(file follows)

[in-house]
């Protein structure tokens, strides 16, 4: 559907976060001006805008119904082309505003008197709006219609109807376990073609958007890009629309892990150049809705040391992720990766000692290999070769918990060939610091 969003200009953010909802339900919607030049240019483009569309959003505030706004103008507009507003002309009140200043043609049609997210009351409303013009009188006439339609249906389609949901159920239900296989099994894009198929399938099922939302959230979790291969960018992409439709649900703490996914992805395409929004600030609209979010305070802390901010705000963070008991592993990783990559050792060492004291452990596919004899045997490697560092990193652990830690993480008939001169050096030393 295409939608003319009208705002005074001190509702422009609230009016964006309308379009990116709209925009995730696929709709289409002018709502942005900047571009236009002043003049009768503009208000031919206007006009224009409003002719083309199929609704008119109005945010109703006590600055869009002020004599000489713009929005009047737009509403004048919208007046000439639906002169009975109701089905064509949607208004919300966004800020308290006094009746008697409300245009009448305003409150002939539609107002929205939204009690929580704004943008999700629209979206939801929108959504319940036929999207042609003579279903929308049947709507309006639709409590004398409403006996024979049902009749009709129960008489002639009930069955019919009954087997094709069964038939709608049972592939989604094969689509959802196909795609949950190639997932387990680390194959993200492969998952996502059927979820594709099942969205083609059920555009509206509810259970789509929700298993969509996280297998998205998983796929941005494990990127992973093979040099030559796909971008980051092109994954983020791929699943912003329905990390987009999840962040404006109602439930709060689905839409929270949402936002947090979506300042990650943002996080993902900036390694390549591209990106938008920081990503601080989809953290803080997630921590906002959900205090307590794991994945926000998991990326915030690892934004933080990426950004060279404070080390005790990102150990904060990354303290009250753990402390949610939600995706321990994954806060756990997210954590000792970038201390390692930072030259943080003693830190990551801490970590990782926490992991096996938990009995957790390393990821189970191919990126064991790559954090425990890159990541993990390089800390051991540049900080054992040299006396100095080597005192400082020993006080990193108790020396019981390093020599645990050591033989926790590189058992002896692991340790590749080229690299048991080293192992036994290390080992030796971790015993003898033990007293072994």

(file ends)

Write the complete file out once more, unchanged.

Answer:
[in-house]
């Protein structure tokens, strides 16, 4: 559907976060001006805008119904082309505003008197709006219609109807376990073609958007890009629309892990150049809705040391992720990766000692290999070769918990060939610091 969003200009953010909802339900919607030049240019483009569309959003505030706004103008507009507003002309009140200043043609049609997210009351409303013009009188006439339609249906389609949901159920239900296989099994894009198929399938099922939302959230979790291969960018992409439709649900703490996914992805395409929004600030609209979010305070802390901010705000963070008991592993990783990559050792060492004291452990596919004899045997490697560092990193652990830690993480008939001169050096030393 295409939608003319009208705002005074001190509702422009609230009016964006309308379009990116709209925009995730696929709709289409002018709502942005900047571009236009002043003049009768503009208000031919206007006009224009409003002719083309199929609704008119109005945010109703006590600055869009002020004599000489713009929005009047737009509403004048919208007046000439639906002169009975109701089905064509949607208004919300966004800020308290006094009746008697409300245009009448305003409150002939539609107002929205939204009690929580704004943008999700629209979206939801929108959504319940036929999207042609003579279903929308049947709507309006639709409590004398409403006996024979049902009749009709129960008489002639009930069955019919009954087997094709069964038939709608049972592939989604094969689509959802196909795609949950190639997932387990680390194959993200492969998952996502059927979820594709099942969205083609059920555009509206509810259970789509929700298993969509996280297998998205998983796929941005494990990127992973093979040099030559796909971008980051092109994954983020791929699943912003329905990390987009999840962040404006109602439930709060689905839409929270949402936002947090979506300042990650943002996080993902900036390694390549591209990106938008920081990503601080989809953290803080997630921590906002959900205090307590794991994945926000998991990326915030690892934004933080990426950004060279404070080390005790990102150990904060990354303290009250753990402390949610939600995706321990994954806060756990997210954590000792970038201390390692930072030259943080003693830190990551801490970590990782926490992991096996938990009995957790390393990821189970191919990126064991790559954090425990890159990541993990390089800390051991540049900080054992040299006396100095080597005192400082020993006080990193108790020396019981390093020599645990050591033989926790590189058992002896692991340790590749080229690299048991080293192992036994290390080992030796971790015993003898033990007293072994």